Fiber Optics Drive High-Tech Fire-Protection System
New Jersey's Ramapo College prides itself on excellence. The college was ranked number two in a recent survey of comprehensive colleges in the North by U.S. New & World Report. Its faculty of 149 and student body of 5,000 teach, live and learn in 500,000 sq. ft. of academic space and 500,000 sq.
New Jersey's Ramapo College prides itself on excellence. The college was ranked number two in a recent survey of comprehensive colleges in the North by U.S. New & World Report .
Its faculty of 149 and student body of 5,000 teach, live and learn in 500,000 sq. ft. of academic space and 500,000 sq. ft. of dormitory space, as well as in the campus' newly constructed buildings. As a result, the school wanted a fire-protection system, including a campus-wide life-safety monitoring system, that could live up to its high standards.
Specifically, school officials wanted one that would network a variety of systems by different manufacturers installed in existing buildings, accommodate continuous expansion, and meet both NFPA and UL standards, while avoiding compatibility and service issues.
A Lonworks-based network integrating fire, security, access control and CCTV—all from a Windows-based color graphics work station in the school's main security office—was selected. According to William Alagna, Ramapo's director of facilities, one of the reasons the college went with the system was because it allowed Ramapo to keep existing equipment in place.
"This meant tremendous cost savings," notes Robert Farm, vice president of Armor Group Integrated Systems, the system's distributor. "We were able to utilize a small number of spare fiber optics to put the network together all in a manner compliant with NFPA standards and local code."
Farm estimates the college saved close to $100,000 on the wiring and installation alone.
The monitoring system itself networks over existing fiber-optic infrastructures as well as conventional wiring. Fiber optics are well-suited to carrying data over long distances and aren't affected by ground faults and noise pickup, which can be troublesome to conventional wiring.
For example, at remote locations where neither fiber nor direct wiring was available, the system was able to interface with a UL-listed digital alarm communicator receiver (DACR) via an RS232 connection. The ability to receive alarm, trouble and supervisory signals from listed digital alarm communicator transmitters via the public telephone system allowed expansion of the network where conventional direct signal paths were not feasible or cost effective.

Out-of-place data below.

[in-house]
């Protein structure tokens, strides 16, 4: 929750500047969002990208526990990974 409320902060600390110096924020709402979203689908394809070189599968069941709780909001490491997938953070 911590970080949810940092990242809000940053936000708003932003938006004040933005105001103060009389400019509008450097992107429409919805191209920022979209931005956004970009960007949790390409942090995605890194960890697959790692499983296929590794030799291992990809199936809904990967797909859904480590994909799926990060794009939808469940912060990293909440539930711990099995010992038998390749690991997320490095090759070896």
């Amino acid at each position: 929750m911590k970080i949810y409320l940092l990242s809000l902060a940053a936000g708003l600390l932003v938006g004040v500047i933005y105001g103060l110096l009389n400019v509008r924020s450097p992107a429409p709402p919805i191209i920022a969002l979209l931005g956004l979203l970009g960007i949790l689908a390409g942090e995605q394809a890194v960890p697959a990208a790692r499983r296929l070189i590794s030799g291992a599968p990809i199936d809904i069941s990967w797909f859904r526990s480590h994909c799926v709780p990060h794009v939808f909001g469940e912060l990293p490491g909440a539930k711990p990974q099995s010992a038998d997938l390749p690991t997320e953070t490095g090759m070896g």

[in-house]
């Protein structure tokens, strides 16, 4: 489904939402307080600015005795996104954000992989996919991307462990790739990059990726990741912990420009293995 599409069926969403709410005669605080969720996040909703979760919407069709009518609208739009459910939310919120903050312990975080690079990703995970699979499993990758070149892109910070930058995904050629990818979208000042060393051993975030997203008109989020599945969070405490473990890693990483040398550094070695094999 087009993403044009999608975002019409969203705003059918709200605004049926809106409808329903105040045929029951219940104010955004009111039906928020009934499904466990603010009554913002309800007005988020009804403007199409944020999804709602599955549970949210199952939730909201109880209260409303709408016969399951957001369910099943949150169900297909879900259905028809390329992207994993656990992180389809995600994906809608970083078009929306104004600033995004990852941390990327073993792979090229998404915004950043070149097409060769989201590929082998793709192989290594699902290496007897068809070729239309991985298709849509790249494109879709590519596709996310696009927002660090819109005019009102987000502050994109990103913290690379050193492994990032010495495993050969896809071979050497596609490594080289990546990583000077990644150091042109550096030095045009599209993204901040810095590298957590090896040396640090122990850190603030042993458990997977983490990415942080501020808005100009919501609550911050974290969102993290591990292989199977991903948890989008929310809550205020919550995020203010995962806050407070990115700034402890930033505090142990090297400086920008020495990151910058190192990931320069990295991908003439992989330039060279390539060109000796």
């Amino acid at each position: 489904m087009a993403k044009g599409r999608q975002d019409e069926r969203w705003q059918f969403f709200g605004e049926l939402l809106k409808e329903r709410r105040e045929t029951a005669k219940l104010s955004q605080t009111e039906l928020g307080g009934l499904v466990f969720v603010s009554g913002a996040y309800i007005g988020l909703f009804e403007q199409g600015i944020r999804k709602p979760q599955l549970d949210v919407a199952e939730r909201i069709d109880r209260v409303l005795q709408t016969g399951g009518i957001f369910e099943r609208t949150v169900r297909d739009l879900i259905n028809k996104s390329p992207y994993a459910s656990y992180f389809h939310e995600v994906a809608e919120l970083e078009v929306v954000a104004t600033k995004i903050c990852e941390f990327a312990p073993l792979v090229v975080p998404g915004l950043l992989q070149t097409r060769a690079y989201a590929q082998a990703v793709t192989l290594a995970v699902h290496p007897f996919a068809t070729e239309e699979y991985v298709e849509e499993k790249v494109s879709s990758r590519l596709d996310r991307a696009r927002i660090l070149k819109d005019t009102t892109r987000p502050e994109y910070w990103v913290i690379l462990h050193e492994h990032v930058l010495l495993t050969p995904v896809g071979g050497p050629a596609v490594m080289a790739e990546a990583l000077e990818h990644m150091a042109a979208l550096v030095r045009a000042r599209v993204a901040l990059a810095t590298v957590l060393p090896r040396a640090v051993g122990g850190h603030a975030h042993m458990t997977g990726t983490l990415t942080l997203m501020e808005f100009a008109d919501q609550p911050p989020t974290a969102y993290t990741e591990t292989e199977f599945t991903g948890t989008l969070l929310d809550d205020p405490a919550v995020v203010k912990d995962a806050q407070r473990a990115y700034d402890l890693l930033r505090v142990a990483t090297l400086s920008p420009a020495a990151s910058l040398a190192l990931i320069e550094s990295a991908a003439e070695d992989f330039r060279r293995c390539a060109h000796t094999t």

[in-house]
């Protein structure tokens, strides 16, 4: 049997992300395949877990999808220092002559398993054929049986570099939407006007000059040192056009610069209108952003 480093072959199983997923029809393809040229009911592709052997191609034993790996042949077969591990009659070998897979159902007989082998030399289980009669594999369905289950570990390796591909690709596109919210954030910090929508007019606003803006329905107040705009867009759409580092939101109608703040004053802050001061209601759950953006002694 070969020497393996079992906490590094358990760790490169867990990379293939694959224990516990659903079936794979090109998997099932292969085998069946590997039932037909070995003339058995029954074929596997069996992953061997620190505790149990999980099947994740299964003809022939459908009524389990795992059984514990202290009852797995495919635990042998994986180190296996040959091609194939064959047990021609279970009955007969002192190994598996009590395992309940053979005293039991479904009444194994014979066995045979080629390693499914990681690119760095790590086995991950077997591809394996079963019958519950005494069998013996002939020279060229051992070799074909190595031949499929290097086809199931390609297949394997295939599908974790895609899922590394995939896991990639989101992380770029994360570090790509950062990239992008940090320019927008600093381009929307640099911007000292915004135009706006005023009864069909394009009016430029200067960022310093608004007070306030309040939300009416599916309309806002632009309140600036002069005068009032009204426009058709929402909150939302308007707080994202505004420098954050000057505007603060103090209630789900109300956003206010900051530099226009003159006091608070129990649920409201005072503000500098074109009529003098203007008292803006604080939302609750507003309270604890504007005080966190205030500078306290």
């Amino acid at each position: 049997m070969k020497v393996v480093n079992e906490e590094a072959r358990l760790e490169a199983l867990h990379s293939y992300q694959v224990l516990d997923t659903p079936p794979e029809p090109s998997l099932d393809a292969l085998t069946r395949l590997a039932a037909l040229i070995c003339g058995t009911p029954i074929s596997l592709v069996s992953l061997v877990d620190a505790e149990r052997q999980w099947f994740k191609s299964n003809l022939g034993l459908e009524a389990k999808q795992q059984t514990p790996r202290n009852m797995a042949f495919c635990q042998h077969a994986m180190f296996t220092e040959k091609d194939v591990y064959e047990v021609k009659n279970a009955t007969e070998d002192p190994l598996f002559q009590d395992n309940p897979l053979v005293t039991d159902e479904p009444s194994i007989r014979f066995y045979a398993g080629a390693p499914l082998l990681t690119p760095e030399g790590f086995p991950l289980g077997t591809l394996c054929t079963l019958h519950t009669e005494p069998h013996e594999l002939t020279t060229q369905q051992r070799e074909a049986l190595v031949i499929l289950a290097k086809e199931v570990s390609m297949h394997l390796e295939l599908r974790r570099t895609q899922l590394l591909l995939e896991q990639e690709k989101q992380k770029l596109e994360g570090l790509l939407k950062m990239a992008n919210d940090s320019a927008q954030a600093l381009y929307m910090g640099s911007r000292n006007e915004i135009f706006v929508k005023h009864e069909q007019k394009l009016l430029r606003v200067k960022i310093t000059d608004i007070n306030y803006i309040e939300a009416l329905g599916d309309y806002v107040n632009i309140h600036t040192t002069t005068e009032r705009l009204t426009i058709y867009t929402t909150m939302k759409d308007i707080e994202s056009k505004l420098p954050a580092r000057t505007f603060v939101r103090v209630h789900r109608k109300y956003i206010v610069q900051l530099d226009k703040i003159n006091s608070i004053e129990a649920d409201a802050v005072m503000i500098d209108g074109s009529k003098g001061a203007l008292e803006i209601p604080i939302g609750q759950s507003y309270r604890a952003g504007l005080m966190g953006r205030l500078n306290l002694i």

The system also employs various network input/output modules (NIONs), which provide an interface between existing local control panels and the network. NIONs are utilized in several configurations from dry contact monitoring to intelligent data conversion. UL-listed power sources, battery-backed power supplies and UPS provide the operational power.
Individual smoke detectors, heat detectors and signaling devices are located in each bedroom suite in the dormitories. Additionally, manual pull stations, sprinkler supervisory devices and ADA-compliant horn strobes are installed in commons areas. All detectors are linked to intelligent control panels within each building, and each control panel is connected to the monitoring system's network. When a detector senses smoke or heat, it activates the building evacuation signals and alerts security personnel, as well as provides them with the exact location of the detector, graphic floor plans and digital images of the location.
"Everyone at the college has been impressed with the system," says Robert O'Brien, director of security. "While Ramapo College has always put a premium on student and faculty safety, we now have a system that allows us to fulfill this objective more effectively than ever before."